The Victorian artist George Frederic Watts’s late, great equestrian statue Physical Energy returned to the courtyard of London’s Royal Academy (RA) on Monday, November 20, more than a century after it was first exhibited there. The rearing horse and rider comes with baggage, however. Physical Energy has been associated with the gung-ho British imperialist and white racist Cecil Rhodes ever since it was first cast in bronze in 1904.
How much public money is spent on museums in England? The figure has been officially calculated for the first time in a government-initiated report, which launched this week. The nation spends around £844 million ($1.1 billion) of taxpayers’ money each year on around 2,600 public institutions—down more than £100 million a year ($131 million) compared to a decade ago.
The artist Linder Sterling, also known simply as Linder, is organizing a major exhibition at Nottingham Contemporary for 2018. The upcoming show is inspired by her time as artist-in-residence at Chatsworth, the first in the history of one of Britain’s grandest country houses. The announcement comes hot on the heels of the British artist receiving a Paul Hamlyn Foundation award worth £65,000—the nearest the UK has to a no-strings, MacArthur “genius” prize.
Muck Rack makes it simple to find people, tweets, or articles that mention any name, keyword, company, hashtag etc. We've compiled this guide to help you make the most of your search.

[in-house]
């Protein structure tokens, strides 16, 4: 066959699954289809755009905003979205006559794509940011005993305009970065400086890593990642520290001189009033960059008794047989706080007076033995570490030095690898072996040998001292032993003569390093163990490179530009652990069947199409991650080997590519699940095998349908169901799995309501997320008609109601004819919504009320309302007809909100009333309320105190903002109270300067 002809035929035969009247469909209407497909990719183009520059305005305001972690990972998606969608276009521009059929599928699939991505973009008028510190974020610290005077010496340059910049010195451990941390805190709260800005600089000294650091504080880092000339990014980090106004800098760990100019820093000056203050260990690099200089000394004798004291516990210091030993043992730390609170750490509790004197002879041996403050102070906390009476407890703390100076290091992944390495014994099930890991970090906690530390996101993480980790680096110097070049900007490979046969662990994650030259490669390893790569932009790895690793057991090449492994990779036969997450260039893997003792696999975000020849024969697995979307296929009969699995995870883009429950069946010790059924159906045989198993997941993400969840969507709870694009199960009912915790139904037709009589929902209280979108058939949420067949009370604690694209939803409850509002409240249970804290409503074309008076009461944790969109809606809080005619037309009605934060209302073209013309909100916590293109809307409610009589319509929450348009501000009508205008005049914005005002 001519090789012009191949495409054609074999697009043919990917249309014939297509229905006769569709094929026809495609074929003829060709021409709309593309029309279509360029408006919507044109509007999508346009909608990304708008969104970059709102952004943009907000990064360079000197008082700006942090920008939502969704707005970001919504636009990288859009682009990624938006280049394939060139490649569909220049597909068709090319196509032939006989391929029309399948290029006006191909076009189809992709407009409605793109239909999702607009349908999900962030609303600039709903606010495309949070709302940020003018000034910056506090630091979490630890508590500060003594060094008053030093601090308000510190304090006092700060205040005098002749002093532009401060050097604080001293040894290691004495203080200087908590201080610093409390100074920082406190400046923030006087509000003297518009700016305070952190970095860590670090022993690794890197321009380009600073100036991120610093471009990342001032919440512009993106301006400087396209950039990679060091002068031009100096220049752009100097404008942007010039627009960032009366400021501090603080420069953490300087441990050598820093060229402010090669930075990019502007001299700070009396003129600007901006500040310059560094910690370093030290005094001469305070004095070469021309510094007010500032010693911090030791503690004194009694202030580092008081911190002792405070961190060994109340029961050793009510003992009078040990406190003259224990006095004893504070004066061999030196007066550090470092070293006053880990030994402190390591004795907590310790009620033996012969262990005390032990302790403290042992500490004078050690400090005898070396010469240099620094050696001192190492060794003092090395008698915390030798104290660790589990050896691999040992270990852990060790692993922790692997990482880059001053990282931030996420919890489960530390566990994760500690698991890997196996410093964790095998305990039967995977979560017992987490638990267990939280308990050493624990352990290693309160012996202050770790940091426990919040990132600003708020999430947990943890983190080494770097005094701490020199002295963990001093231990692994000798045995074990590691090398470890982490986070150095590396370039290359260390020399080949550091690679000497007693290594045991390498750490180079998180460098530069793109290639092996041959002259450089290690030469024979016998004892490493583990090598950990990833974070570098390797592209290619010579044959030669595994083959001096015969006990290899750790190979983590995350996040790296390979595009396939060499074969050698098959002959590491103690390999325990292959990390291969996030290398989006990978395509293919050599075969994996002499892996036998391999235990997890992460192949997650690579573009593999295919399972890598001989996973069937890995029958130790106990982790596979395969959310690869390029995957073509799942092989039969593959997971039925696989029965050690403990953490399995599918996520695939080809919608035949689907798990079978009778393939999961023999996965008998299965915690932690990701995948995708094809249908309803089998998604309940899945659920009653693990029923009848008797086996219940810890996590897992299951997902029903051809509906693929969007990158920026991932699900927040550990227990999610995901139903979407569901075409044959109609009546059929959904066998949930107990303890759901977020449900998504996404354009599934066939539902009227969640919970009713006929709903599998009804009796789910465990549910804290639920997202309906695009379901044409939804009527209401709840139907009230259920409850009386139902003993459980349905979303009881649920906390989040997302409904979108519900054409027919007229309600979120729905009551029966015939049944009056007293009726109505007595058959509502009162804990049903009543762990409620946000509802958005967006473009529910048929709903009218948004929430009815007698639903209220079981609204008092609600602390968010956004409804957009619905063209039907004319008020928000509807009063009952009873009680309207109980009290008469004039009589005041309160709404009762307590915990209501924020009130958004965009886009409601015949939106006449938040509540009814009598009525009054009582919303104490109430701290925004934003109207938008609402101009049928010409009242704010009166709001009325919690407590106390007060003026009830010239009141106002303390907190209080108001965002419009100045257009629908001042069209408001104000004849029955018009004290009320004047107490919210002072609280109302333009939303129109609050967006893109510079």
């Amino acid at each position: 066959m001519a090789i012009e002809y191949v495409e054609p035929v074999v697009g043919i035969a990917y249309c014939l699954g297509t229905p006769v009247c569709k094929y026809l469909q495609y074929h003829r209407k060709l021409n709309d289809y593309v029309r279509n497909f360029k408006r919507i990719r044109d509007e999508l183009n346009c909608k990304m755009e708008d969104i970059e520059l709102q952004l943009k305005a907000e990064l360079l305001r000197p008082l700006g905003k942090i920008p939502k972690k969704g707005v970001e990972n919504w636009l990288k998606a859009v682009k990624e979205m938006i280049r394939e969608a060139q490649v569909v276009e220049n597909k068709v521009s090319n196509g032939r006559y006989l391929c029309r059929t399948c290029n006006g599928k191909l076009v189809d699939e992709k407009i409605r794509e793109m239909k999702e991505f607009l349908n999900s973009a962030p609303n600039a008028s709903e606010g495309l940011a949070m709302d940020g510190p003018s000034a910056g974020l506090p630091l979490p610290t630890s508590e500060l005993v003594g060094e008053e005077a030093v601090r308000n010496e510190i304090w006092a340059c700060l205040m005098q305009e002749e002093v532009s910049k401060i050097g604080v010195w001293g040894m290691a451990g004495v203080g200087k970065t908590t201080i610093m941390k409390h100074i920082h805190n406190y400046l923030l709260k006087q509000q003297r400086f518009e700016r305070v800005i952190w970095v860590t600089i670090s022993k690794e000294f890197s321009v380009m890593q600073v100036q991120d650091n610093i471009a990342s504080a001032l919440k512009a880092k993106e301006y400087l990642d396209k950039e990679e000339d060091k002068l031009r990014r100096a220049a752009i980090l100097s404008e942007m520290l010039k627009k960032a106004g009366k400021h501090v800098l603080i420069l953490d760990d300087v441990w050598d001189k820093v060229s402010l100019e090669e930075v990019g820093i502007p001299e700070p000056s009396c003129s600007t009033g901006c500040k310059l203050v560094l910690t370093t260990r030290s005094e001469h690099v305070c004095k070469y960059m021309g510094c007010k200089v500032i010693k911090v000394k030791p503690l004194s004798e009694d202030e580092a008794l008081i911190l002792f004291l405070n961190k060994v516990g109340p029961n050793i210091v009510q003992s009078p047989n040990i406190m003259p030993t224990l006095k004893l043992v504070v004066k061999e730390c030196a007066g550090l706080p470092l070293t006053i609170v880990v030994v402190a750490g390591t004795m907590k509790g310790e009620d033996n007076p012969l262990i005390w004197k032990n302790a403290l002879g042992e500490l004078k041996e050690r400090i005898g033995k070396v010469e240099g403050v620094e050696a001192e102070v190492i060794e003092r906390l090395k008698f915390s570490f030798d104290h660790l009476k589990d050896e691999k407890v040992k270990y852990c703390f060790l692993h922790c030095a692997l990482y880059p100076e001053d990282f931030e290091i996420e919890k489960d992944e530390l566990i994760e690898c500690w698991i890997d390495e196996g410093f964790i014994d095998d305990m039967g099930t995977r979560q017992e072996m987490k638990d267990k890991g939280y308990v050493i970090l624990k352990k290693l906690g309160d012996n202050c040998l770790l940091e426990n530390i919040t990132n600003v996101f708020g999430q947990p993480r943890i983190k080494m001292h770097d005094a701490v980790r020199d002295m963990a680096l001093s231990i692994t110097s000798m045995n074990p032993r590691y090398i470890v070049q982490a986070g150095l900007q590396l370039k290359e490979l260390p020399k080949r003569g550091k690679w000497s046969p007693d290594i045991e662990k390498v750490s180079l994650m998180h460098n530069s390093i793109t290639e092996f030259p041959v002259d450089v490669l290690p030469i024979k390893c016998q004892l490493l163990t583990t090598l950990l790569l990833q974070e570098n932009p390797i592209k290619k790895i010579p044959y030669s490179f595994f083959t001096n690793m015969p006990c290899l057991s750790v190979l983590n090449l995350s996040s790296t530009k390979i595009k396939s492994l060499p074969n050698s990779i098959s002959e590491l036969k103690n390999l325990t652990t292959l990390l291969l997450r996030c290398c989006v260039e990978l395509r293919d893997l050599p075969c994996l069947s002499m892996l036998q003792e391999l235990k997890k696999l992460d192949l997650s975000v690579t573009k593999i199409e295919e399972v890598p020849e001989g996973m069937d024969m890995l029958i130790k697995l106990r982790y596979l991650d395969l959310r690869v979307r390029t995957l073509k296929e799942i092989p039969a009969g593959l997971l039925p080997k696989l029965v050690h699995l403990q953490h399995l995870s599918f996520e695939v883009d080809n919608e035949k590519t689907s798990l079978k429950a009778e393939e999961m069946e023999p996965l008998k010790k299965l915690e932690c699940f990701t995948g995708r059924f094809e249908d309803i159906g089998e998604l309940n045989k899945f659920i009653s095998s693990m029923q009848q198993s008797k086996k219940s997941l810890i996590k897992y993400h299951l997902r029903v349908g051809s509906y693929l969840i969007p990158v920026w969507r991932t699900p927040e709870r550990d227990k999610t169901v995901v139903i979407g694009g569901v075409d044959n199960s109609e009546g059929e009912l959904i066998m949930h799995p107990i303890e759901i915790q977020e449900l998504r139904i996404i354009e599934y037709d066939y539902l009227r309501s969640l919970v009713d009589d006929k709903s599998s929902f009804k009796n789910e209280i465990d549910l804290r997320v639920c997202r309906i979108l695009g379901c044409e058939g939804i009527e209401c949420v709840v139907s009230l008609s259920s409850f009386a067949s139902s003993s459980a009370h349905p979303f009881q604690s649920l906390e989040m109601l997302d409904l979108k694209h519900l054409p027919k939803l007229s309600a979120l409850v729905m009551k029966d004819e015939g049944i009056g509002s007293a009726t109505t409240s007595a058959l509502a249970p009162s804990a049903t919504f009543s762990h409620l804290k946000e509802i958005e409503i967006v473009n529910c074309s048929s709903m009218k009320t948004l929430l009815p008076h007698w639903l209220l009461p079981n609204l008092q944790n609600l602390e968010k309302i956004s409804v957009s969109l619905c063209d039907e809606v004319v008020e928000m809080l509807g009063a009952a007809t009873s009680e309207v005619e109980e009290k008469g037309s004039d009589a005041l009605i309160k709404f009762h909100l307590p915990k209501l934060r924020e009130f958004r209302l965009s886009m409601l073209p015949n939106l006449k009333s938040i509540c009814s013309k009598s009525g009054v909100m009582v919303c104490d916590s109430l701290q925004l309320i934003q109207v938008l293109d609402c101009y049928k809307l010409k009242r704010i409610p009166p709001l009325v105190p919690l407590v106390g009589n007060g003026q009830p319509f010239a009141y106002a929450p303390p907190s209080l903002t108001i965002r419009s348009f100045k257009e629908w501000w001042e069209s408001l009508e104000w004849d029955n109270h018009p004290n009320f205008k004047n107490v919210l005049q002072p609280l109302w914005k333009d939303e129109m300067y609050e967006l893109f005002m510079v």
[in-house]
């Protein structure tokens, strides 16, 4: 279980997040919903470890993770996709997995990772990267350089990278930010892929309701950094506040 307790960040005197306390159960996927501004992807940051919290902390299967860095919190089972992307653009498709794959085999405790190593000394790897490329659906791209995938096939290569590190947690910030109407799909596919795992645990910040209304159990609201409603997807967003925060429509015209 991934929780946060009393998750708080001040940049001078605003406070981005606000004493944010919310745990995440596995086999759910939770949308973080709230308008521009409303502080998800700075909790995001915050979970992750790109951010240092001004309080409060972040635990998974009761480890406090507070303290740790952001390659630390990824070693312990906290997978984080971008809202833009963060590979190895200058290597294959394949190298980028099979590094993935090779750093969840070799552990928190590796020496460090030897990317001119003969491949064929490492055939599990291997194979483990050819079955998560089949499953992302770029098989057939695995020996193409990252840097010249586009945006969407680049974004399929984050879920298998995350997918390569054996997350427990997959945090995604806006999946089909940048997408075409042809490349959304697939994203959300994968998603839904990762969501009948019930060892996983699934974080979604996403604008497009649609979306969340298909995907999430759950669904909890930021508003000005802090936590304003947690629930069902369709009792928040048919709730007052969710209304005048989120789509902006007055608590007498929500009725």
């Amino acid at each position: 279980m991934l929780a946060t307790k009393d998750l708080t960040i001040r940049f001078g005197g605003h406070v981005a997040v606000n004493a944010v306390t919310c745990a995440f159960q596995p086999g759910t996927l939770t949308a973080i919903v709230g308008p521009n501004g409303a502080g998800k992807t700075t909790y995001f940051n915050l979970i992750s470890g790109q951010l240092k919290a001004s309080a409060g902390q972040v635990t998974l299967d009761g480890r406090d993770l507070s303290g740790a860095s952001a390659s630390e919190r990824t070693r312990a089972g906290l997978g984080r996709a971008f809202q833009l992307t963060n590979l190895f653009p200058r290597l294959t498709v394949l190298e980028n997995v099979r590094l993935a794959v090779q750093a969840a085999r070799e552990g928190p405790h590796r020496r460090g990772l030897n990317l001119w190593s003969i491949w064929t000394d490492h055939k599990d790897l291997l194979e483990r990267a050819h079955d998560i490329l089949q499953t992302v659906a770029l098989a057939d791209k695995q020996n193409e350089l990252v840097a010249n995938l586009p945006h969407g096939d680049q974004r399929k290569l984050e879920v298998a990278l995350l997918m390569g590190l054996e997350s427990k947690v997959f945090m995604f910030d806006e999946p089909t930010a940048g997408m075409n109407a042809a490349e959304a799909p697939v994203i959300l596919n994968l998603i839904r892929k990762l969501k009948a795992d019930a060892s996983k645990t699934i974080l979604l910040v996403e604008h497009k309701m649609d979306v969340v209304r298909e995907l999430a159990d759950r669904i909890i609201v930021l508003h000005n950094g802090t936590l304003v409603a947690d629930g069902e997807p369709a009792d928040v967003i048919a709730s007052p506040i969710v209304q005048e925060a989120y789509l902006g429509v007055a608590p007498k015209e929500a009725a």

Selecting a term
Start searching tweets, articles from media outlets, articles mentioned in tweets, journalists'
names, titles and bios with some suggested searches:
Companies or Topics (e.g. iPhone, Microsoft)
Phrases (e.g. "cloud computing") — use quotes to keep the terms together
Twitter handles (e.g. @username) — returns those who have mentioned or replied to
Names (e.g. "David Pogue")
Hashtags (e.g. #sxsw, #london2012)
Bio details (e.g. vegan, Olympics, father)
Muck Rack's Advanced Search allows for many boolean operators.
Find results that mention multiple specified terms, use AND or
+. For example, ensure each result contains both Elon Musk and Mark Zuckerberg by
searching Musk AND Zuckerberg or Musk + Zuckerberg.
Use the operators OR or , to broaden your search when you'd like either of
multiple terms to appear in results. (This is the default behavior of our search when no operators
are used). For example, results will contain either cake or cookie by searching cake OR cookie or cake,cookie
Use NOT or - to subtract results from your search. For
example, searching Disney will yield results about the Walt Disney Company as well as Walt Disney
World Resort. To exclude mentions of Disney World, search for Disney -World or Disney
When using one of these operators with a phrase, enclose it in quotation marks. For example, you can
find results about smartphones excluding Apple's iPhone 4S by searching smartphone -"iPhone
Exact case matching or punctuation
If you're searching for a brand name or keyword that relies on specific punctuation marks or capitalization, you can
find results that match your exact query by adding matchcase: before the keyword you're searching for, like matchcase:E*TRADE .
Use parentheses to separate multiple
boolean phrases. For example, to find journalists talking about having fun in Disney World or
Disneyland, search for ("disney world" OR disneyland) AND fun.
An asterisk can be used to search for any variation of a root word truncated by the asterisk. For example, searching for admin* will return results for administrator, administration, administer, administered, etc.
A near operator is an AND operator where you can control the distance between the words. You can vary the distance the near operation uses by adding a forward slash and number (between 0-99) such as strawberries NEAR/10 "whipped cream", which means the strawberries must exist within 10 words of "whipped cream".